The scrap-abilities are endless.

Photos from my study abroad experienceI love to scrapbook. But sometimes it’s overwhelming to think about all the possibilities I have to create something with photos, cardstock, ribbons, buttons, stickers, stamps and even funky scissors.

So where to begin?

I’ve only completed maybe three full albums and a few mini albums, but the little time I have to scrapbook isn’t the main problem for my lack of productivity. I also have trouble with knowing where to start. My photos are mostly organized, whether digitally or in boxes at home, but do I scrapbook photos from my childhood or focus on ones of my friends from the last few years?

If you’re also having trouble getting started, it’s easier to scrap recent photos first. Since you most likely remember these photos being taken or taking them yourself, the events are fresh in your mind. This will motivate you to start scrapping projects and possibly begin layouts with older photos later.

Try scrapbooking photos from events that relate to your present life and surroundings. Create a page about your first Christmas in December or scrapbook prom pictures in the spring. Your surroundings may trigger memories from the past and help you complete better album

As I mentioned in my first post, it’s easier to scrapbook if your photos are organized first. I like to organize photos by subject (Christmas, birthdays, school events, etc.), but you may also organize photos by date. Use a system that works best for you.

Do you have old photos of your parents’ or grandparents’ childhoods you would like to preserve in a scrapbook? Heritage scrapbooking is a fun and interesting way to learn more about your relatives’ pasts. These layouts tend to be simpler since the photos are delicate and you don’t share the memories to fill in many of the blanks.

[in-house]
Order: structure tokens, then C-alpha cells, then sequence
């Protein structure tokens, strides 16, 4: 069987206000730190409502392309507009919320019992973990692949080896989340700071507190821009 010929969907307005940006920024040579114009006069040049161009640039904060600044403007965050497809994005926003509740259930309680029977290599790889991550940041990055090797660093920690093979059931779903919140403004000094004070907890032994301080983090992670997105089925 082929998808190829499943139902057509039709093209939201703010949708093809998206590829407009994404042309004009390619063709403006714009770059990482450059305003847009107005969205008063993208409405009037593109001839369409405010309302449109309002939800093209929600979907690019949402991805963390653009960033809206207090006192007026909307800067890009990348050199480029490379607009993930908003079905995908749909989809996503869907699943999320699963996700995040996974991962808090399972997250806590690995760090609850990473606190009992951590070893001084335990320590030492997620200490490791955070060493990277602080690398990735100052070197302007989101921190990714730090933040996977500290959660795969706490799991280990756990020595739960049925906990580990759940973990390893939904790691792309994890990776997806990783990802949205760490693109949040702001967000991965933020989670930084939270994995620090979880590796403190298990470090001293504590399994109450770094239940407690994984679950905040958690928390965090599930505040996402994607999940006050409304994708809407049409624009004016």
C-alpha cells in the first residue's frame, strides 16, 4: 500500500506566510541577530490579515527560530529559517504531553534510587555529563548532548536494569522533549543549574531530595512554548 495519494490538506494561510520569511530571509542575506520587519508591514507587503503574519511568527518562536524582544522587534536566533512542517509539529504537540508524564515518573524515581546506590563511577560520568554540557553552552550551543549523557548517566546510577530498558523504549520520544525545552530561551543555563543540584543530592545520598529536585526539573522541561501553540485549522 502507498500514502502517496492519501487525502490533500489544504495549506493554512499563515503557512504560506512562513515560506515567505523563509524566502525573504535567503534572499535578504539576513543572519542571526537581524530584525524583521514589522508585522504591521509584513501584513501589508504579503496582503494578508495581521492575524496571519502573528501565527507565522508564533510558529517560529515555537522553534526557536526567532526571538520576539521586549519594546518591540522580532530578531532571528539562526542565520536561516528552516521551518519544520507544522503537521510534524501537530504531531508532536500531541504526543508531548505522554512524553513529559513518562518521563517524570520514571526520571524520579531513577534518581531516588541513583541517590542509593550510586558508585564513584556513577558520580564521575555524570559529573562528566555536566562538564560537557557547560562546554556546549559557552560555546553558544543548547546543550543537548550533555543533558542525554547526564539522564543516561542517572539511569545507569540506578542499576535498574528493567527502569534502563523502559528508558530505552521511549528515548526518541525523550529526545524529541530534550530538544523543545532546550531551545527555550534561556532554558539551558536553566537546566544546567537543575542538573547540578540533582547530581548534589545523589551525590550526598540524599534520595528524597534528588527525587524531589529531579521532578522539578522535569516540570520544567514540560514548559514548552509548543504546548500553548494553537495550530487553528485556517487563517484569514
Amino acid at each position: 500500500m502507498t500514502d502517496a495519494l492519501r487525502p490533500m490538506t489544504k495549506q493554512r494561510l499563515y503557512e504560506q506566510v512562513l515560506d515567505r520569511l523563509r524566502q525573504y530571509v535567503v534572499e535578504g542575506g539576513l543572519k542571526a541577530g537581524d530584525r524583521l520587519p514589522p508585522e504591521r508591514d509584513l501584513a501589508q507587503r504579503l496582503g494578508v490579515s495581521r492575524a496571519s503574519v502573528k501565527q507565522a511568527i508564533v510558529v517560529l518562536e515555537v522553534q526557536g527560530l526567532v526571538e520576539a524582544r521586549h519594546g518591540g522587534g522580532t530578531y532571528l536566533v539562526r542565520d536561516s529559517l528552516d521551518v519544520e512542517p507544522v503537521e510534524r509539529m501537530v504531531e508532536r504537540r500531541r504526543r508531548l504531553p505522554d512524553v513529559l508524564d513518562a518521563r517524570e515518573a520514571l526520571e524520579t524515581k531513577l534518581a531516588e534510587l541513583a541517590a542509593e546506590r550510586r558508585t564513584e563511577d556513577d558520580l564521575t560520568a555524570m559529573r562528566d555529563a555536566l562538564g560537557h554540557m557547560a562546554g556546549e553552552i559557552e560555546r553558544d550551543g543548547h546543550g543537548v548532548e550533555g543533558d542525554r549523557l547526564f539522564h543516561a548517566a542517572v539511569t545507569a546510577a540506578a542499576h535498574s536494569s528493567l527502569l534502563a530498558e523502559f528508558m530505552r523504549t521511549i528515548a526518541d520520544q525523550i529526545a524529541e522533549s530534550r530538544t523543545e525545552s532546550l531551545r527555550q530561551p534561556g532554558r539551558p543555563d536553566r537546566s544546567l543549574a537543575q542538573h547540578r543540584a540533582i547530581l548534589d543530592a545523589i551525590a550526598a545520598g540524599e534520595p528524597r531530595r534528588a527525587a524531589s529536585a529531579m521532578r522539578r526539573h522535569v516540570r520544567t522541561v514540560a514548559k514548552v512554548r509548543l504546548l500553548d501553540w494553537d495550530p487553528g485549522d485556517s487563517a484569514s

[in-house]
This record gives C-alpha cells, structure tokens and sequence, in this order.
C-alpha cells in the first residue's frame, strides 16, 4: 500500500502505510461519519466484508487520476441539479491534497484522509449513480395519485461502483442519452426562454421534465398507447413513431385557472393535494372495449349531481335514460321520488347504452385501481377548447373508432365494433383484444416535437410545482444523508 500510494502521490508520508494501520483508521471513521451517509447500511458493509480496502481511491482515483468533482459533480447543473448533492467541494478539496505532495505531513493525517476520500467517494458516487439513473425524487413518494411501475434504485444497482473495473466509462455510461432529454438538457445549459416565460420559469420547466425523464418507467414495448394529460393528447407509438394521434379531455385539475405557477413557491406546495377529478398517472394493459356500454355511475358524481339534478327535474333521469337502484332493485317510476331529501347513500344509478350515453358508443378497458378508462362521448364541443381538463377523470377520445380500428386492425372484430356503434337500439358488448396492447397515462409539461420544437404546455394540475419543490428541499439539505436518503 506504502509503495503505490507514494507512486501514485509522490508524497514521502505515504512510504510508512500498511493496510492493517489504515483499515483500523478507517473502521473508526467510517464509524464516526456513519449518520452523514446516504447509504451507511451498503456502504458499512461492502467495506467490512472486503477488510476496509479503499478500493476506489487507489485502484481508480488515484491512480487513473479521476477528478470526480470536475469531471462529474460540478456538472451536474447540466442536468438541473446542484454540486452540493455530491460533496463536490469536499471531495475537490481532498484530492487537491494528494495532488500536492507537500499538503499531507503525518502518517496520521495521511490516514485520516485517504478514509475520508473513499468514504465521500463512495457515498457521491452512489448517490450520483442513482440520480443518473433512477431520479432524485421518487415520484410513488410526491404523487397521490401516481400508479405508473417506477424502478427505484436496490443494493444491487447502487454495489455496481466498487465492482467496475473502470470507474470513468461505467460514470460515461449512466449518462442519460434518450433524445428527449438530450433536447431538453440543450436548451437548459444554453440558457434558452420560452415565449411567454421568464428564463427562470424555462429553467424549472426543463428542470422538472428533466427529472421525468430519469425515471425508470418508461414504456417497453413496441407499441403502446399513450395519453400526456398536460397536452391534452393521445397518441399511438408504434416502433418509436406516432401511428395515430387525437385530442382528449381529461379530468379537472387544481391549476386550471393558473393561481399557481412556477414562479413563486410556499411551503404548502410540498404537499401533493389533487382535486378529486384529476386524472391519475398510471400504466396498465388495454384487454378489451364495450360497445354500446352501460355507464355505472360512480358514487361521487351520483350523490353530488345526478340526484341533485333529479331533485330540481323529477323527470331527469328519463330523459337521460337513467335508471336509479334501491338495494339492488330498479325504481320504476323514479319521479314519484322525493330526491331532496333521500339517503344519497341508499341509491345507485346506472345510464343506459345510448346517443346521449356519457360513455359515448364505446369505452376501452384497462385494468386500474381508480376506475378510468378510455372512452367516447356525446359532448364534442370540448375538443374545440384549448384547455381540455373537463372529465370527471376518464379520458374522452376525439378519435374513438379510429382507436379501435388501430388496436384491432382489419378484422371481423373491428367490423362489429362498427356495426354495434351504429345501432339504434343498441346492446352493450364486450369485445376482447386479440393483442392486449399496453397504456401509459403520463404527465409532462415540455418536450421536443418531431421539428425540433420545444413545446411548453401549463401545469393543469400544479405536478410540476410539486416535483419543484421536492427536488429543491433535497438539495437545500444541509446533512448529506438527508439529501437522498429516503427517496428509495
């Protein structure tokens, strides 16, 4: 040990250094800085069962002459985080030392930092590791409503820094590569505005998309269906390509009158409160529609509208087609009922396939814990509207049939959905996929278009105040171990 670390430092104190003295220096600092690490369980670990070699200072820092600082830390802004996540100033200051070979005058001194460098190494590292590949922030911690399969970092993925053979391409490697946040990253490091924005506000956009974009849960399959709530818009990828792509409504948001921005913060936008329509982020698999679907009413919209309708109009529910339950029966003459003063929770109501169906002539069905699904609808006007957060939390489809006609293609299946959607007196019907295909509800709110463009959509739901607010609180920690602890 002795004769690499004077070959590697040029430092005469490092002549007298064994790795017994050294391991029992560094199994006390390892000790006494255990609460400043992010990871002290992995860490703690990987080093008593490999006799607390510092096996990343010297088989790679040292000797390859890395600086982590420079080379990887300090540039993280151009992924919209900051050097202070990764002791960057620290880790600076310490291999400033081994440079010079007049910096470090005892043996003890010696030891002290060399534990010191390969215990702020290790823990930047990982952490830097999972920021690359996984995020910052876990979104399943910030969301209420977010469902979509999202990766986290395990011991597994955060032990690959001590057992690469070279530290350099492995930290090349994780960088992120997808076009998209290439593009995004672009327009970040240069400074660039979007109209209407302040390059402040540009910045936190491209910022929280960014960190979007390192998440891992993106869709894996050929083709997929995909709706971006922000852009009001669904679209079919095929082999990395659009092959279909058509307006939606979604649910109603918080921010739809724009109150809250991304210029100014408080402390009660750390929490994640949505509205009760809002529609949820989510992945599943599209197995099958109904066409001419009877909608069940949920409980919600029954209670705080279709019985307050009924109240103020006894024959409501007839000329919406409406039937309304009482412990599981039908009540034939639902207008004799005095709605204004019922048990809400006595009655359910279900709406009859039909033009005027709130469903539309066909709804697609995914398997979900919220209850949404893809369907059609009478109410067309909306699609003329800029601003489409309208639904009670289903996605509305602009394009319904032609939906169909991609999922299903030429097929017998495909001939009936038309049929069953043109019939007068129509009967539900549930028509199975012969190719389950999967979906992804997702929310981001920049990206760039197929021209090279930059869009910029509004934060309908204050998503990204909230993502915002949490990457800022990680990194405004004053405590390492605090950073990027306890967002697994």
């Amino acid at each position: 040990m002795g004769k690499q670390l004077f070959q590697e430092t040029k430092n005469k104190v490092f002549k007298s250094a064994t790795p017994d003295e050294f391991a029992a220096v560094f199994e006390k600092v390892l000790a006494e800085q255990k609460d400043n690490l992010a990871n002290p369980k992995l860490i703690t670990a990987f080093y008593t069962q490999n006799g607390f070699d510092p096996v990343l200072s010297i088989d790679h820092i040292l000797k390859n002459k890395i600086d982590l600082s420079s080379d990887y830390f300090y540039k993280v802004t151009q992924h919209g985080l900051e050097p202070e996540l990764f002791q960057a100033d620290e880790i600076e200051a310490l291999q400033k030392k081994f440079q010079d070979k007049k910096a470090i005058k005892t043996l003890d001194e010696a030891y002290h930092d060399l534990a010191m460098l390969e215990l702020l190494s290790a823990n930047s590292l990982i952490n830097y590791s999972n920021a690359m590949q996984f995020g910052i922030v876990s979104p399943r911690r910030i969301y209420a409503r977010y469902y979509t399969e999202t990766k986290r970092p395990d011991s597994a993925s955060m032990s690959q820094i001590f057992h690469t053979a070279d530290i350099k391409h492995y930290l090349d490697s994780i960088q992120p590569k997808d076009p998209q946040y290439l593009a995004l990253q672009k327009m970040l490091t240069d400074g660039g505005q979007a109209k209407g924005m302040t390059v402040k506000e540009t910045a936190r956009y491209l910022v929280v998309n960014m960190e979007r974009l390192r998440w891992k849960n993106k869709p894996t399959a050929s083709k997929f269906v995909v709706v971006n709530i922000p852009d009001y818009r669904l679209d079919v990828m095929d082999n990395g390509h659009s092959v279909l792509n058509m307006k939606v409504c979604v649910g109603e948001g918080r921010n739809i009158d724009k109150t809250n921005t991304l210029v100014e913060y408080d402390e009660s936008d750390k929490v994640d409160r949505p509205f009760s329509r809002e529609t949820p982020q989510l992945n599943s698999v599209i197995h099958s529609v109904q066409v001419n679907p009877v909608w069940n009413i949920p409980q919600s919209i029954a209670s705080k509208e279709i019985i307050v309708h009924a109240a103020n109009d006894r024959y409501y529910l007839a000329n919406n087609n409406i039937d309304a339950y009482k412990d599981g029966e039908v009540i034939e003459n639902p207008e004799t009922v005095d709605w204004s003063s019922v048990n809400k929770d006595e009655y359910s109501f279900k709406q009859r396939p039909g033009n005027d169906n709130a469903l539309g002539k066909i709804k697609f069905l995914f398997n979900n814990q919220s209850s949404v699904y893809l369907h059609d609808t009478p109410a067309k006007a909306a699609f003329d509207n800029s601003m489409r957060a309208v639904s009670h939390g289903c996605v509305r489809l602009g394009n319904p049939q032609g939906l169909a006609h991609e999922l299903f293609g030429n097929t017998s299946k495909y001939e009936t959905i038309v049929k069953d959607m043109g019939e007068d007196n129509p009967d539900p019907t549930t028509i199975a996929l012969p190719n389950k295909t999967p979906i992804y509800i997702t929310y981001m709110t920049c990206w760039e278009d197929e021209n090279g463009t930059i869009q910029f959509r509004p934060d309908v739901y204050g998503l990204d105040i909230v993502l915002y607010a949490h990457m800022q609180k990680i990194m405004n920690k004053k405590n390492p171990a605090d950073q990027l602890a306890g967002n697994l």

If you’re still overwhelmed, mini albums are easy to complete quickly and may use many good photos from one event, such as vacation. These albums make great gifts for graduates, Mother’s and Father’s Days and friends. Check out some examples on the Write. Click. Scrapbook. website.

Examples of mini albums I’ve created:

"Best of times" mini album from my aunt

  • I created a mini album for an independent reading assignment during high school.
  • I made mini albums with photos of me through my senior year in high school for my parents’ Christmas gifts that year.
  • I collected a lot of memorabilia throughout grade school and finally combined everything into one scrapbook after graduation. I kept everything from school event programs and ticket stubs to locker stickers, awards and notes from friends. Photos aren’t the only items to scrapbook.

Are you a traveler? Debbie Hodge’s website has ideas for collecting memorabilia and including it on your pages.

"1,000 Places To See Before You Die"My upcoming projects include a scrapbook of letters to my grandparents for their 60th wedding anniversary this year. My cousin and I will collect the letters from family members and compile them in one book. Thank you, Aunt Lynn, for this great idea!

What do you scrapbook most often? Which photos do you enjoy scrapbooking more than others?



Filed under Heritage scrapbooking, Memorabilia, Mini albums, Organization, Scrapbooking, Uncategorized

2 responses to “The scrap-abilities are endless.

  1. heather

    Hey lindsay! I saw your blog on your facebook page, and I was slightly pumped since I’m currently compiling a scrapbook for my boyfriend! We’ve been together almost 4 years and travelled a lot so I’m struggling to get all my pictures and stuff organized. Ill keep checking back on your blog as I tackle this project, awesome topic!


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